More than two hundred negroes had violated the law, the penalty of which is death. But, by unanimous consent, the law was withheld, and their lives spared, with the exception of three of the ringleaders, who were, on last Friday, the 5th inst., at 2 o’clock P.M., hung, in compliance with the unanimous voice of the citizens of the county.
Without exception, every Mexican in the county was implicated. They were arrested, and ordered to leave the county within five days, and never again to return, under the penalty of death. There is one, however, by the name of Frank, who is proven to be one of the prime movers of the affair, that was not arrested; but we hope that he may yet be, and have meted out to him such reward as his black deed demands.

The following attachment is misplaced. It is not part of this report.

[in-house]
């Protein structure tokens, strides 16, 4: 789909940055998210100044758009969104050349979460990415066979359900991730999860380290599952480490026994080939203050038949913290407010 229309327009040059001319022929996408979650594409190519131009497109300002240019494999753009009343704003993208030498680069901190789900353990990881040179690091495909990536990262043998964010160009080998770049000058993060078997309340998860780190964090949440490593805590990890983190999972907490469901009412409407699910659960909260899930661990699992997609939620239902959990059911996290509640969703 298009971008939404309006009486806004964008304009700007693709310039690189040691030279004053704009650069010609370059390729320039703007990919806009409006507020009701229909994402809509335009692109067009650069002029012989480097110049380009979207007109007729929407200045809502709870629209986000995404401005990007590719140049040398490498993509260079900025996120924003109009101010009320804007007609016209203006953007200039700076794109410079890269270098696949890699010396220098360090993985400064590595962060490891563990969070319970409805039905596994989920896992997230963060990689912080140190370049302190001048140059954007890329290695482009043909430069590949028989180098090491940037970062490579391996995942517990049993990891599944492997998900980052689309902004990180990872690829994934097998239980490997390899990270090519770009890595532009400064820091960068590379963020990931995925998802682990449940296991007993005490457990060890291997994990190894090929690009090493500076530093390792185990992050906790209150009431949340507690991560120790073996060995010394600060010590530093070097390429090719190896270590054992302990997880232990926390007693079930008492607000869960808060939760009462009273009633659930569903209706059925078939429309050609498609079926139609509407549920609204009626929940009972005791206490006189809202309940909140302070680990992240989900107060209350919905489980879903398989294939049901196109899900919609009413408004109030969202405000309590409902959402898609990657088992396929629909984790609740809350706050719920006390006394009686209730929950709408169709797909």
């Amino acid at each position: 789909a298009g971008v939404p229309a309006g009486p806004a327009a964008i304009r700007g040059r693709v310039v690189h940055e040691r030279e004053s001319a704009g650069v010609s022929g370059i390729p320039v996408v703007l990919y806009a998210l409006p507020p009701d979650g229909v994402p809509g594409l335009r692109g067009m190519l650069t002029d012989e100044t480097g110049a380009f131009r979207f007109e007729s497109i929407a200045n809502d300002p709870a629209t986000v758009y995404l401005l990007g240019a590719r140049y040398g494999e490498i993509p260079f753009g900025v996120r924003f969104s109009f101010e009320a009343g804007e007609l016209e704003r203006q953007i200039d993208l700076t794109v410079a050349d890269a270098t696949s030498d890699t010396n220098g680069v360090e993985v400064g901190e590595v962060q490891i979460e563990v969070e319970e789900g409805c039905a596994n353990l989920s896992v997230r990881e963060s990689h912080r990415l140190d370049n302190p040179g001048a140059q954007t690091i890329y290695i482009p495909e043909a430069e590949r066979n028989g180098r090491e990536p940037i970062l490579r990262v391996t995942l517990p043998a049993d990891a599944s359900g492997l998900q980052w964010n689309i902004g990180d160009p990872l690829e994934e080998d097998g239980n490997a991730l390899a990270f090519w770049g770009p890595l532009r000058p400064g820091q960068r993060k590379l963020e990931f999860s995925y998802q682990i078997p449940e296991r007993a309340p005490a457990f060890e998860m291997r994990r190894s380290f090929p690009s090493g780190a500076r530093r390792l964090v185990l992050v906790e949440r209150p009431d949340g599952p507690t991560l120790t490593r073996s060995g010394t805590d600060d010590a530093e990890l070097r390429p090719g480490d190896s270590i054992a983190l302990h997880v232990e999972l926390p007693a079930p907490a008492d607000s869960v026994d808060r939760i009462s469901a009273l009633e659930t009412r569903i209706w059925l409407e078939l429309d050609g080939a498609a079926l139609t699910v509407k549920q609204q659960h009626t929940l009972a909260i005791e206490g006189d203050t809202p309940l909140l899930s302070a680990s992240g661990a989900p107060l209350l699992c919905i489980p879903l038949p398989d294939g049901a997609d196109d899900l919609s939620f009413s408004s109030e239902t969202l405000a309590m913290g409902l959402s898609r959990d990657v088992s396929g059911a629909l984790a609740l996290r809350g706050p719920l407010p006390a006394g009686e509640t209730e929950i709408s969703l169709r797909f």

We are satisfied that the lower class of the Mexican population are incendiaries in any country where slaves are held, and should be dealt with accordingly. And for the benefit of the Mexican population, we would here state, that a resolution was passed by the unanimous voice of the county, forever forbidding any Mexican from coming within the limits of the county.
Peace, quiet, and good order are again restored, and, by the watchful care of our Vigilance Committee, a well-organized patrol, and good discipline among our planters, we are persuaded that there will never again occur the necessity of a communication of the character of this.
John H. Robson,
} Cor. Com.
The Galveston News, of the 11th nst. has also the following paragraph: